Not all trash is waste, say Haiti youth26/08/2018 - by Janot Mendler de Suarez, Climate Centre, Port-au-Prince
“ECEAUH has identified the lack of waste disposal as one of Haiti’s most serious environmental concerns, and while it can aggravate climate impacts like floods when drains clog and back up, of equal concern are the cascading effects of plastic as it breaks down in the environment, entering the food chain and, according to some research, even contributing to greenhouse gas emissions.”
This is the considered view of Haitian Red Cross (HRC) Vice-President Claudine Joseph, a dedicated adviser to the Ensemble contre Changement Climatique dans un Environnement assaini dans L’Unité haitienne*.
The new environmental youth group coordinated by student leaders from the Université Espoir, the Université d’Etat d’Haiti, and the Calvary Chapel Foundation.
Earlier this month they met HRC youth coordinators Elisée Pierre and Valencia Estime to share a recently designed action plan for plastic waste with the Partners for Resilience (PfR) country team.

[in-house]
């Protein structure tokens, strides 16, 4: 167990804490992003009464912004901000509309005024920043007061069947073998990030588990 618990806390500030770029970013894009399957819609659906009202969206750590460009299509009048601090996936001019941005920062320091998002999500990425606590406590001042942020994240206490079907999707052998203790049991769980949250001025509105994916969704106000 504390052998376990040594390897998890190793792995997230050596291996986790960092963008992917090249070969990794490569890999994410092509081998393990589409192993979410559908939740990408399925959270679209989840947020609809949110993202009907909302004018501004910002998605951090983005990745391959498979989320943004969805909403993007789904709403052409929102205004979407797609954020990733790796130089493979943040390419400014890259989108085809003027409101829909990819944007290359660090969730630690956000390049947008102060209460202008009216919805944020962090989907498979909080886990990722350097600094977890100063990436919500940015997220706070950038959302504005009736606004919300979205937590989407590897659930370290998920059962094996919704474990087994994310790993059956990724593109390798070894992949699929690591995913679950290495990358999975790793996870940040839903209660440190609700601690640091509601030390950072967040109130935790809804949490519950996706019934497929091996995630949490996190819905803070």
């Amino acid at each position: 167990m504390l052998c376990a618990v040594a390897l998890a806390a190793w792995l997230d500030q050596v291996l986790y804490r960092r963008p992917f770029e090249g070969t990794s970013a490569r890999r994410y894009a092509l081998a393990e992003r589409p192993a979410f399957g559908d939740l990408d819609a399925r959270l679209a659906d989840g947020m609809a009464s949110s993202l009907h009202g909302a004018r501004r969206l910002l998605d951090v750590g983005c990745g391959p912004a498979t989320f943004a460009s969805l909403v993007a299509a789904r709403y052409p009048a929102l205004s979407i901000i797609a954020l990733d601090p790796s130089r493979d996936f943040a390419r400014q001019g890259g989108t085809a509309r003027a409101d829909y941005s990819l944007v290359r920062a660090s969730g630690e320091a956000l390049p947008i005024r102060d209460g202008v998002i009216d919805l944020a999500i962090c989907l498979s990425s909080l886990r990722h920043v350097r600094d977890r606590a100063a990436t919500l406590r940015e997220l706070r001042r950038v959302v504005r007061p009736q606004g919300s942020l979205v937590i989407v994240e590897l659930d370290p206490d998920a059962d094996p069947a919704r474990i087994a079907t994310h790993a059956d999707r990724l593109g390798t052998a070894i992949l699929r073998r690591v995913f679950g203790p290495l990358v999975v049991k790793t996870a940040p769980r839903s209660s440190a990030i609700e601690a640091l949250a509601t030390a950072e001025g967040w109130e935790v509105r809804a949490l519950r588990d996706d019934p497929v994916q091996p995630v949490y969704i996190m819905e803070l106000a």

The plan incorporates ‘J’adapte’ methodology, a French-language version of the Y-Adapt programme introduced to them last March by the HRC and with an expert briefing on waste management.
They first collected waste plastic in the Chapel Calvary neighbourhood of Port-au-Prince, then held a design competition to come up with ways to make use of it, and finally put the resulting product to use.
ECEAUH students showed the PfR team the winning ‘waste waste-bins’ (photo) they’ve been cleverly building out of discarded plastic bottles and installing in their neighbourhoods – and which are clearly their own best advertisement.
Their next challenge is to advocate with city officials to put better systems in place for refuse collection and recycling.
J’adapte was developed by Plan International and the Climate Centre with PfR support and introduced to the ECEAUH group by HRC youth coordinators also trained as facilitators.
*Together Against Climate Change and for a Clean Environment in Haiti.
Haitian youth have found highly imaginative new ways of putting the plastic waste that aggravates local flooding and contaminates their neighbourhoods, rivers and coastline to good use, like these public refuse bins made from discarded soda bottles. (Photo: HRC)